In a collaborative effort organized by the New York Genome Center (NYGC), leaders of the New York City (NYC) cancer research community are joining together to harness the city’s strengths— its diverse population, its vast number of residents, and its outstanding academic medical institutions— to advance cancer genomics and its practice in cancer care. The vision of this project, called Polyethnic-1000, is to improve outcomes for cancer patients of multiple ethnicities, including those who lack access to the most recent advances in medical science, by bringing the new genomic methods that are transforming all aspects of oncology to patient populations that are generally under-represented in research and too often deprived of the benefits of scientific progress.
Recent advances in DNA sequencing technologies have revolutionized the prevention, risk assessment, early detection, diagnosis, and treatment of cancers. However, our understanding of the relationship between genetic tests and cancer treatment are at an early stage scientifically, and many ethnic groups, especially non-European minorities, have been significantly under-represented in clinical trials, and have not received equal benefits in clinical practice. As a result, our current knowledge about tumor biology, cancer risk, and response to treatment has primarily been derived from and applied to patients of European descent. These inequities limit our understanding of disease and may exacerbate health disparities in the United States.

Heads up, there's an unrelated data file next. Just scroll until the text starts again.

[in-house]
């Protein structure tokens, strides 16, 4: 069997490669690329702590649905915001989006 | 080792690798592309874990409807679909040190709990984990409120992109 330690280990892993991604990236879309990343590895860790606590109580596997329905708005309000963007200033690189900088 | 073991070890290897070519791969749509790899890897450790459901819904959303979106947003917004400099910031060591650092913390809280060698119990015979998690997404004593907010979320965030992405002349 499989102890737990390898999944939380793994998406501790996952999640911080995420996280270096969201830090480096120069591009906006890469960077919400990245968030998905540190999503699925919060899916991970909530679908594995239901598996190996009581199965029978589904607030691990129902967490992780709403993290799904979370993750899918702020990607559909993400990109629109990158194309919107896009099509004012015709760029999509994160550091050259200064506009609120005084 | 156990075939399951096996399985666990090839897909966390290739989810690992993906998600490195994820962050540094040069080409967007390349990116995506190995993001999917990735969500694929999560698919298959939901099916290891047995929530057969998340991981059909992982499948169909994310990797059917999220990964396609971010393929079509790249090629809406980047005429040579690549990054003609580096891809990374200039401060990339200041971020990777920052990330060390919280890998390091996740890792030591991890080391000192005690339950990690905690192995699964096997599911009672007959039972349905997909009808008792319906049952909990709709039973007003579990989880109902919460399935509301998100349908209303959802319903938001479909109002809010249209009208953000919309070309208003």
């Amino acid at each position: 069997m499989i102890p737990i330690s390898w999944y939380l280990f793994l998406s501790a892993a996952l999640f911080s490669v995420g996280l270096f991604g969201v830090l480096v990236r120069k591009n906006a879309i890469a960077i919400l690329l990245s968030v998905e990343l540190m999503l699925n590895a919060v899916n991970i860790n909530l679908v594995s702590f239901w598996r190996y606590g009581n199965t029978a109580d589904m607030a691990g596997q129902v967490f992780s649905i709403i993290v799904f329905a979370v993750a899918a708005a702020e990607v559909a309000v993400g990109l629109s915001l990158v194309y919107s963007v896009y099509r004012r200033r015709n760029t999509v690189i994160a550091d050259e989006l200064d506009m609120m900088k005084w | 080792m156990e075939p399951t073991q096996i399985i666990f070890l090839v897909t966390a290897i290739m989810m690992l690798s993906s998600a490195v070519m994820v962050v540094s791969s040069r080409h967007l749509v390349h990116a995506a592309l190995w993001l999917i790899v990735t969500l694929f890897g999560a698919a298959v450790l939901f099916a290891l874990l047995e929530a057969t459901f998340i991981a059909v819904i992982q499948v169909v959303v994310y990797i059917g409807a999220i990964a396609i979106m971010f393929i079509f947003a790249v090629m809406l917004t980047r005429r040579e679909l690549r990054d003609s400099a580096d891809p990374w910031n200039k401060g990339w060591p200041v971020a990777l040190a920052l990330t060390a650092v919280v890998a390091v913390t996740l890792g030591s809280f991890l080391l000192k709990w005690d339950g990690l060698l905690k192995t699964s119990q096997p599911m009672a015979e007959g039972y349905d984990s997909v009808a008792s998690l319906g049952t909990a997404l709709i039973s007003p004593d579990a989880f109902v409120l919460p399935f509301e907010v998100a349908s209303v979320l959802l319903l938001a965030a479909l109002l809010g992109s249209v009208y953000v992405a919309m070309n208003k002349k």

The Polyethnic-1000 team will address both scientific issues and economic inequities by creating a dynamic research platform within the greater NYC area that promises to enhance the ways in which cancer is prevented, diagnosed, and treated. Polyethnic-1000 will establish a framework to enhance interactions among our region’s academic and community health centers to advance cancer genomics and enable, improve, and widen the use of genomics for all.
Robine N, Varmus H. New York’s Polyethnic-1000: a regional initiative to understand how diverse ancestries influence the risk, progression, and treatment of cancers. Trends Cancer. 2022.